Thick and Thin

Josh Morris

06/05/2016

Our second to last stop on the trip was Zion National Park. We had heard so much about it from friends and other travelers that the excitement was hitting us hard. Upon driving in we realized that our level of preparation didn’t necessarily match up with the level of prep that may have been needed to actually camp inside the park. We headed a half an hour back the way we came to a state park off next to a reservoir, filled with boats and jet skiers cooling off from the harsh sun. We set up our tent, dropped some things off and headed back for our first day in Zion.

Mission number one was to hike the Narrows, with my moms anxious warning of flash floods we did some quick research and asked the park rangers how we could stay safe. They informed us that we came at a great time and that the chances of a flash flood were under 10% for the day. With the reassurance our stoke levels rocketed back to 100% and we set off for a six hour adventure.

One of the best parts about the narrows was the shared struggle of braving the chilling water. Within fifteen minutes my feet were numb and I was not looking forward to the growing shade giving to us by the canyon walls as we made our way deeper upstream. The foot traffic was absurd in Zion making it hard to really feel as though we were outdoors. Waiting in line to cross a river in a national park is something I ponder often when I reflect back to Zion. Although I’m ecstatic about the number of people who enjoy the outdoors, I question what that means for each individual and what they think it means to truly respect an area. I’ve tried to keep a positive mindset about it as it’s a growing trend and I am profoundly guilty for a certain level of exploitation as I sit and write a blogpost for my collective that promotes the outdoors, but I find comfort in knowing that I want to promote a level of respect that can help sustain theses places not destroy them. With the conundrum in my head we pushed forward for some hours longer before heading back to camp.

If you’ve ever been in 98 degrees when the sun has already set, you understand the struggle we had sleeping that night. Jumping in the lake we resided by helped cool us off but only momentarily so we spent most of our night talking about the aforementioned trend and what we would get ourselves into when the sun came back around to warm our already blistering skin.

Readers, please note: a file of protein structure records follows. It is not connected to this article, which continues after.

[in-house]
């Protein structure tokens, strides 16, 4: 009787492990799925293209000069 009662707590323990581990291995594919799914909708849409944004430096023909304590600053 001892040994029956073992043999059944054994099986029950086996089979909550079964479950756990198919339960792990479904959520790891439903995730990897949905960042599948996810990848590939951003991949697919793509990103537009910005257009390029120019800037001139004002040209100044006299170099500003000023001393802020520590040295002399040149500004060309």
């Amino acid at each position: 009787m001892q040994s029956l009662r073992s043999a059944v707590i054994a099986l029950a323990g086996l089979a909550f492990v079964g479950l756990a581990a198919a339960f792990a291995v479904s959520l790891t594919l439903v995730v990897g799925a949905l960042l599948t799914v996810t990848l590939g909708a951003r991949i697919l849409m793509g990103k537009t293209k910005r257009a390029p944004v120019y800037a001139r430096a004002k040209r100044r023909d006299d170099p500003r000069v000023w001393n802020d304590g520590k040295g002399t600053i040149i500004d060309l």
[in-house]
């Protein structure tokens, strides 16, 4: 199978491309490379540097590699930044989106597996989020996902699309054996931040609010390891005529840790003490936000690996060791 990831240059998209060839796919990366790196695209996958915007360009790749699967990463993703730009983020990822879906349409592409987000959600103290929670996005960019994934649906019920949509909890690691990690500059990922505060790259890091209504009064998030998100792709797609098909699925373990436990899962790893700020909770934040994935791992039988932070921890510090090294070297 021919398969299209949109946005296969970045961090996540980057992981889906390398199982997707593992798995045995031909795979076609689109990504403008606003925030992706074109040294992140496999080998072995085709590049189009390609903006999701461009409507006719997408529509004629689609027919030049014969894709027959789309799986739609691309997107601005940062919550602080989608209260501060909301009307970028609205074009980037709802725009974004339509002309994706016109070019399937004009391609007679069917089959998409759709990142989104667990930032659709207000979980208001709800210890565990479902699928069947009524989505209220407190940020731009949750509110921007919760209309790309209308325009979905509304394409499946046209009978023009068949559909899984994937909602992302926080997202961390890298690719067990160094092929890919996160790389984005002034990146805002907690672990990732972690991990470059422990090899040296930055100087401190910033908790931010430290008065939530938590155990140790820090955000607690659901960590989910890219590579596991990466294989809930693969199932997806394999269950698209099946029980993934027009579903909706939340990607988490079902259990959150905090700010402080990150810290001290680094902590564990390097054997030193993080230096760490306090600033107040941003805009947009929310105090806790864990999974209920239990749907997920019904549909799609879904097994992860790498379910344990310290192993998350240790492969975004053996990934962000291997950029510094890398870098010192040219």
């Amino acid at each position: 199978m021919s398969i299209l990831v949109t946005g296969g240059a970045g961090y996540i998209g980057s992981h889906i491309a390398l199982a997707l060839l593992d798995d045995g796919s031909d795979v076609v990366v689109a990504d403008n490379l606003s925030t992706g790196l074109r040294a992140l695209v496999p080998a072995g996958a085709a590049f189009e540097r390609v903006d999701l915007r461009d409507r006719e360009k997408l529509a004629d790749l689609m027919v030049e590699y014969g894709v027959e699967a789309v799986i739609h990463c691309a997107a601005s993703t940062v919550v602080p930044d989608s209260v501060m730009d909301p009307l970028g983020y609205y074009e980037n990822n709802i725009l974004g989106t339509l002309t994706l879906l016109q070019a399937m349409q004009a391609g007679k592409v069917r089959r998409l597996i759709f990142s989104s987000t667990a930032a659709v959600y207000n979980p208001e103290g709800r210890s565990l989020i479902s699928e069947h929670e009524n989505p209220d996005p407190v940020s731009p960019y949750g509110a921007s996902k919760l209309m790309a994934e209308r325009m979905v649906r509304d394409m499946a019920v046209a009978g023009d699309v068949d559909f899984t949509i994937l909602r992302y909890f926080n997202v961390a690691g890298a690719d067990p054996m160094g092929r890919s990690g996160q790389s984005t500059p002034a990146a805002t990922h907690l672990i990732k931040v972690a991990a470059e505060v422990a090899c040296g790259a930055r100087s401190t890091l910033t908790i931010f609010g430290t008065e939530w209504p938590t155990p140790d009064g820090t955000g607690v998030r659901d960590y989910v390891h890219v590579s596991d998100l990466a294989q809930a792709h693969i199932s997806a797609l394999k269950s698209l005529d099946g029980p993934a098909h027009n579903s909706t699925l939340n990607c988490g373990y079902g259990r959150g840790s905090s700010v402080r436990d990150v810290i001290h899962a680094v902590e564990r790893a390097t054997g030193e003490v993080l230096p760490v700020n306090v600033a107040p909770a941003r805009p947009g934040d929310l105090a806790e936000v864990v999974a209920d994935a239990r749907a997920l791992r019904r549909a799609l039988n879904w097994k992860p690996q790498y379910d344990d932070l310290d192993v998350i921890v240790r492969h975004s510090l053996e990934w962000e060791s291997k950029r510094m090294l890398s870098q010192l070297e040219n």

photo by: Josh Morris

photo by: Josh Morris

The next morning we ate a quick breakfast and sent it back to the park with our eyes on Angles Landing. If you didn’t know, Angles Landing got it’s name when the first person to make it to the top stated “it is so high up that only the angels could land here”. To get to the top you follow two miles of switch backs up the canyon wall. Once at the top you start to see why it is referred to as one of the most dangerous hikes in America. A thick chain attached to metal steaks stuck into the rocks lead you across a ridge with 2,000 feet drop offs on either side. We were stoked but again a line was waiting for us at the top. After some time of waiting for our turn we were able to send it, making it to the thick slab of rocks that mark the end of the hike. We danced, ate food, and sat to watch buses and people thousands of feet below us before sending back down for another night of restless sleep. I went to bed hoping that our next journey to Havasu Falls would be different from Zion, less crowded and dirty like it had been the year before.